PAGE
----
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Parents demand answers after neighborhood watch captain allegedly kills teen Trayvon Martin

Trayvon Martin WKMG

(CBS/AP) Sanford, Fla.- The family of a teen fatally shot by a neighborhood watch leader is now calling for police release the 911 tapes preceding the incident and arrest the man who shot their son, reports CBS affiliate WKMG.

On the evening of Feb. 26, Trayvon Martin, 17,  was visiting his father in a gated community near Orlando and had gone out to buy Skittles. Police say neighborhood watch leader George Zimmerman called 911 and reported the teen as a suspicious person.

According to WKMG, a 911 dispatcher told Zimmerman that officers were on the way and not to interfere.

But when police arrived, they found Martin dead. Police said the two got into a scuffle and Zimmerman, 28, shot Martin in the chest. Zimmerman, who is claiming self-defense, was questioned but has not been arrested, reports WKMG.

Sanford Police Chief Bill Lee said he is meeting with investigators Monday to discuss the case.

On Saturday, dozens of people turned out to peacefully protest what they believe was an injustice.

"The individual who shot him should have been arrested. That doesn't mean convicted, it means arrested," said Dave Brownyard.

According to a police report released Thursday, Zimmerman told police officers that he had shot Martin and officers found a semiautomatic handgun on him. The report said that Zimmerman's back was wet and he was covered in grass as if he had been on the ground. He was bleeding from his nose and the back of the head, the report said.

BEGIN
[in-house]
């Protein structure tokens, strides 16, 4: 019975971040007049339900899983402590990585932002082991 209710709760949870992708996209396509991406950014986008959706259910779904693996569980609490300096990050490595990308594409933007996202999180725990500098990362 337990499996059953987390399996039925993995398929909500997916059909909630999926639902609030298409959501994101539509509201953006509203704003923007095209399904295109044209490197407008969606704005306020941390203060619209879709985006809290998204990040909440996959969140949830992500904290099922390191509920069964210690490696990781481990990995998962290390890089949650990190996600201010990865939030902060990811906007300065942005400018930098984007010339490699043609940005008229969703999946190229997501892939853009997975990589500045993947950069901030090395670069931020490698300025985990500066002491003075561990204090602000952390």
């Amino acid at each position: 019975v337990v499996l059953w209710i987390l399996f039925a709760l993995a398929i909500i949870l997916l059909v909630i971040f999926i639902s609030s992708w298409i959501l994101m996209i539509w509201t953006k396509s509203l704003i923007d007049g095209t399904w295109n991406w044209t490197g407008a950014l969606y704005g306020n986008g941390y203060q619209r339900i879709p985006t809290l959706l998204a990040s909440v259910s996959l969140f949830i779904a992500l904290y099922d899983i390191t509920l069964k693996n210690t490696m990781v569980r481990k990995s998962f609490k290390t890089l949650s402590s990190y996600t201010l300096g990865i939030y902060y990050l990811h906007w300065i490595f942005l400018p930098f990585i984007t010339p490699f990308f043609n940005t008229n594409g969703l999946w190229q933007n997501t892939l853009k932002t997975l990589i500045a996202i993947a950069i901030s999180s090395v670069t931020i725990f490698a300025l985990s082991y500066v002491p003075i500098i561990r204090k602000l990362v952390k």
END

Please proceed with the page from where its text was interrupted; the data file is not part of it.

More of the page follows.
A police officer said he overheard Zimmerman say, "I was yelling for someone to help me but no one would help me" while he was being treated by paramedics.

Zimmerman has been interviewed three times and is cooperating. He is claiming self-defense although he was following Martin, said Sanford Police Chief Bill Lee.

"There is some physical evidence and some testimony that would corroborate some of that story," Lee said.

Martin's father, Tracy Martin, described the neighborhood as mixed race but his attorneys said they believed Trayvon Martin was being profiled at the time of the encounter because he was a young black man. Zimmerman is white. The attorneys also questioned why a neighborhood watch leader would carry a gun.

"He was stereotyped for some reason," attorney Ben Crump said of the victim. "Why was Trayvon suspicious? There are hundreds of children in that community."

The police chief said residents upset by the lack of an arrest so far should wait until the investigation is completed. The State Attorney's office will then decide whether to present it to a grand jury.

"I understand the emotions and the response from the community... based on the limited information they have," Lee said. "We just hope they would allow us the time to conduct a thorough and fair investigation."

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